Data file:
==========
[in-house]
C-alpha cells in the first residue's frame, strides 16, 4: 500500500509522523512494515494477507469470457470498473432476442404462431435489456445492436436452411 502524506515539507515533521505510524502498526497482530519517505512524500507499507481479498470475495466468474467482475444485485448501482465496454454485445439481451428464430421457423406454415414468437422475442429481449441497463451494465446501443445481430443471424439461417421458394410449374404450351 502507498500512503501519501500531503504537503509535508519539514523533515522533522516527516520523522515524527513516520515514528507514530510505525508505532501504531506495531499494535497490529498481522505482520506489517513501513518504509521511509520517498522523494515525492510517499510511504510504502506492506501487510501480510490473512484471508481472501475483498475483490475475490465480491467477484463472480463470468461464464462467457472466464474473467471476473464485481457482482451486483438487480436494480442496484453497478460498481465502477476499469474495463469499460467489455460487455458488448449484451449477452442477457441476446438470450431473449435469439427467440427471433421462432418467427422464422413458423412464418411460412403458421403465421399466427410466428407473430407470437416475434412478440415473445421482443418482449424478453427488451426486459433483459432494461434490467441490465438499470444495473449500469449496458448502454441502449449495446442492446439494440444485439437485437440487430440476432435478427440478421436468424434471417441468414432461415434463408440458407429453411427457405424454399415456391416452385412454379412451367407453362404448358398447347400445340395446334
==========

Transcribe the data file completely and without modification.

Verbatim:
[in-house]
C-alpha cells in the first residue's frame, strides 16, 4: 500500500509522523512494515494477507469470457470498473432476442404462431435489456445492436436452411 502524506515539507515533521505510524502498526497482530519517505512524500507499507481479498470475495466468474467482475444485485448501482465496454454485445439481451428464430421457423406454415414468437422475442429481449441497463451494465446501443445481430443471424439461417421458394410449374404450351 502507498500512503501519501500531503504537503509535508519539514523533515522533522516527516520523522515524527513516520515514528507514530510505525508505532501504531506495531499494535497490529498481522505482520506489517513501513518504509521511509520517498522523494515525492510517499510511504510504502506492506501487510501480510490473512484471508481472501475483498475483490475475490465480491467477484463472480463470468461464464462467457472466464474473467471476473464485481457482482451486483438487480436494480442496484453497478460498481465502477476499469474495463469499460467489455460487455458488448449484451449477452442477457441476446438470450431473449435469439427467440427471433421462432418467427422464422413458423412464418411460412403458421403465421399466427410466428407473430407470437416475434412478440415473445421482443418482449424478453427488451426486459433483459432494461434490467441490465438499470444495473449500469449496458448502454441502449449495446442492446439494440444485439437485437440487430440476432435478427440478421436468424434471417441468414432461415434463408440458407429453411427457405424454399415456391416452385412454379412451367407453362404448358398447347400445340395446334